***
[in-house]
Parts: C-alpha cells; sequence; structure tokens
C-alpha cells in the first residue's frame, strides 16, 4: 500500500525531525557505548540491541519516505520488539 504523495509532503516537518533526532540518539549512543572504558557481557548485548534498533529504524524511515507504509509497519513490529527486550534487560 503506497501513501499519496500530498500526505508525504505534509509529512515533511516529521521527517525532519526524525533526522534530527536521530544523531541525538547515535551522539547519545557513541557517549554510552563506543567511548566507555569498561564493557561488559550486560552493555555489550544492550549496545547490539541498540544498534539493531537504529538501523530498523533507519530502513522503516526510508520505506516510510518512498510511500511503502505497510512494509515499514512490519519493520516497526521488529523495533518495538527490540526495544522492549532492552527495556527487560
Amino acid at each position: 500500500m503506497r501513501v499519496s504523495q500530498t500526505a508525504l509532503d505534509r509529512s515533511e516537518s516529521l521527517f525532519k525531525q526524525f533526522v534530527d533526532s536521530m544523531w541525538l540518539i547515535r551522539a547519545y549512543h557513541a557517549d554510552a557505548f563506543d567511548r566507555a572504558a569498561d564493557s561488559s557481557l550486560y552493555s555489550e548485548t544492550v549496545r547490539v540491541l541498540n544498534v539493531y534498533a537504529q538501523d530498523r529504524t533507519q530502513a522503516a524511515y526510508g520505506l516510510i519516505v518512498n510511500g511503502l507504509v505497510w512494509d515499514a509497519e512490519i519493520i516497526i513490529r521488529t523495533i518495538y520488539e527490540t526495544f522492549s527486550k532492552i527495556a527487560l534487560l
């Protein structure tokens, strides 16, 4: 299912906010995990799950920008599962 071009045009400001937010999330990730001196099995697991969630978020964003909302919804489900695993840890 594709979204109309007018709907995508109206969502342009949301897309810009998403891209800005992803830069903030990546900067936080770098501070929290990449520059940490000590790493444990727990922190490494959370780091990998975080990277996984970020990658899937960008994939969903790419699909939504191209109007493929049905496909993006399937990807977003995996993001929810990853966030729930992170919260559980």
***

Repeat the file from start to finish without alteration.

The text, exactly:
[in-house]
Parts: C-alpha cells; sequence; structure tokens
C-alpha cells in the first residue's frame, strides 16, 4: 500500500525531525557505548540491541519516505520488539 504523495509532503516537518533526532540518539549512543572504558557481557548485548534498533529504524524511515507504509509497519513490529527486550534487560 503506497501513501499519496500530498500526505508525504505534509509529512515533511516529521521527517525532519526524525533526522534530527536521530544523531541525538547515535551522539547519545557513541557517549554510552563506543567511548566507555569498561564493557561488559550486560552493555555489550544492550549496545547490539541498540544498534539493531537504529538501523530498523533507519530502513522503516526510508520505506516510510518512498510511500511503502505497510512494509515499514512490519519493520516497526521488529523495533518495538527490540526495544522492549532492552527495556527487560
Amino acid at each position: 500500500m503506497r501513501v499519496s504523495q500530498t500526505a508525504l509532503d505534509r509529512s515533511e516537518s516529521l521527517f525532519k525531525q526524525f533526522v534530527d533526532s536521530m544523531w541525538l540518539i547515535r551522539a547519545y549512543h557513541a557517549d554510552a557505548f563506543d567511548r566507555a572504558a569498561d564493557s561488559s557481557l550486560y552493555s555489550e548485548t544492550v549496545r547490539v540491541l541498540n544498534v539493531y534498533a537504529q538501523d530498523r529504524t533507519q530502513a522503516a524511515y526510508g520505506l516510510i519516505v518512498n510511500g511503502l507504509v505497510w512494509d515499514a509497519e512490519i519493520i516497526i513490529r521488529t523495533i518495538y520488539e527490540t526495544f522492549s527486550k532492552i527495556a527487560l534487560l
């Protein structure tokens, strides 16, 4: 299912906010995990799950920008599962 071009045009400001937010999330990730001196099995697991969630978020964003909302919804489900695993840890 594709979204109309007018709907995508109206969502342009949301897309810009998403891209800005992803830069903030990546900067936080770098501070929290990449520059940490000590790493444990727990922190490494959370780091990998975080990277996984970020990658899937960008994939969903790419699909939504191209109007493929049905496909993006399937990807977003995996993001929810990853966030729930992170919260559980």